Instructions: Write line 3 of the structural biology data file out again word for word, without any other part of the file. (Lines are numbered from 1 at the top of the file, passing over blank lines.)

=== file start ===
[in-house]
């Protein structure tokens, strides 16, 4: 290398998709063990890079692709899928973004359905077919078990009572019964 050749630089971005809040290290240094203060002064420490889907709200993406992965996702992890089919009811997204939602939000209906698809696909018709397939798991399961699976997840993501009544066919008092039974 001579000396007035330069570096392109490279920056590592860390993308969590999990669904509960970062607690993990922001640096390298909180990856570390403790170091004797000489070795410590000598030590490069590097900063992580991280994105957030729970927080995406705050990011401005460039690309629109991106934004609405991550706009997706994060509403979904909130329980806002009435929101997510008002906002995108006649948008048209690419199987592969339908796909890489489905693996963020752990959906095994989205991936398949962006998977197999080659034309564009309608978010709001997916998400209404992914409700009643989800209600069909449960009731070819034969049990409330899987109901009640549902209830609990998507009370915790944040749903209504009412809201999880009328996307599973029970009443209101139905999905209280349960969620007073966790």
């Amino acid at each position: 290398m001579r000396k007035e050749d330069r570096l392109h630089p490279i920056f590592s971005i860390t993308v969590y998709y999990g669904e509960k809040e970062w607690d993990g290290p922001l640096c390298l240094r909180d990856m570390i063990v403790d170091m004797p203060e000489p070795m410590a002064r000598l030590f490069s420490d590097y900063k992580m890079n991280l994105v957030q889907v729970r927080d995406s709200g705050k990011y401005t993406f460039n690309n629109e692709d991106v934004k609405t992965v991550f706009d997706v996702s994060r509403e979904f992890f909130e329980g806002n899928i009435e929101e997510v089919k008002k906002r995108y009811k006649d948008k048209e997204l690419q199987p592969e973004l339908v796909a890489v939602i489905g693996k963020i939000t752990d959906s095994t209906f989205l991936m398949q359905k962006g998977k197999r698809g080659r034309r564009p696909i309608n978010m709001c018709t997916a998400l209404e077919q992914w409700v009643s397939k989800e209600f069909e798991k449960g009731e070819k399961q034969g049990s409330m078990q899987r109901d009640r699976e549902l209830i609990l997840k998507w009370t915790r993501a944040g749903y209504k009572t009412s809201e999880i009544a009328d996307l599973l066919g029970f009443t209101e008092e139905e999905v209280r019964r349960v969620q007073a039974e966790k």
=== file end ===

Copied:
């Amino acid at each position: 290398m001579r000396k007035e050749d330069r570096l392109h630089p490279i920056f590592s971005i860390t993308v969590y998709y999990g669904e509960k809040e970062w607690d993990g290290p922001l640096c390298l240094r909180d990856m570390i063990v403790d170091m004797p203060e000489p070795m410590a002064r000598l030590f490069s420490d590097y900063k992580m890079n991280l994105v957030q889907v729970r927080d995406s709200g705050k990011y401005t993406f460039n690309n629109e692709d991106v934004k609405t992965v991550f706009d997706v996702s994060r509403e979904f992890f909130e329980g806002n899928i009435e929101e997510v089919k008002k906002r995108y009811k006649d948008k048209e997204l690419q199987p592969e973004l339908v796909a890489v939602i489905g693996k963020i939000t752990d959906s095994t209906f989205l991936m398949q359905k962006g998977k197999r698809g080659r034309r564009p696909i309608n978010m709001c018709t997916a998400l209404e077919q992914w409700v009643s397939k989800e209600f069909e798991k449960g009731e070819k399961q034969g049990s409330m078990q899987r109901d009640r699976e549902l209830i609990l997840k998507w009370t915790r993501a944040g749903y209504k009572t009412s809201e999880i009544a009328d996307l599973l066919g029970f009443t209101e008092e139905e999905v209280r019964r349960v969620q007073a039974e966790k």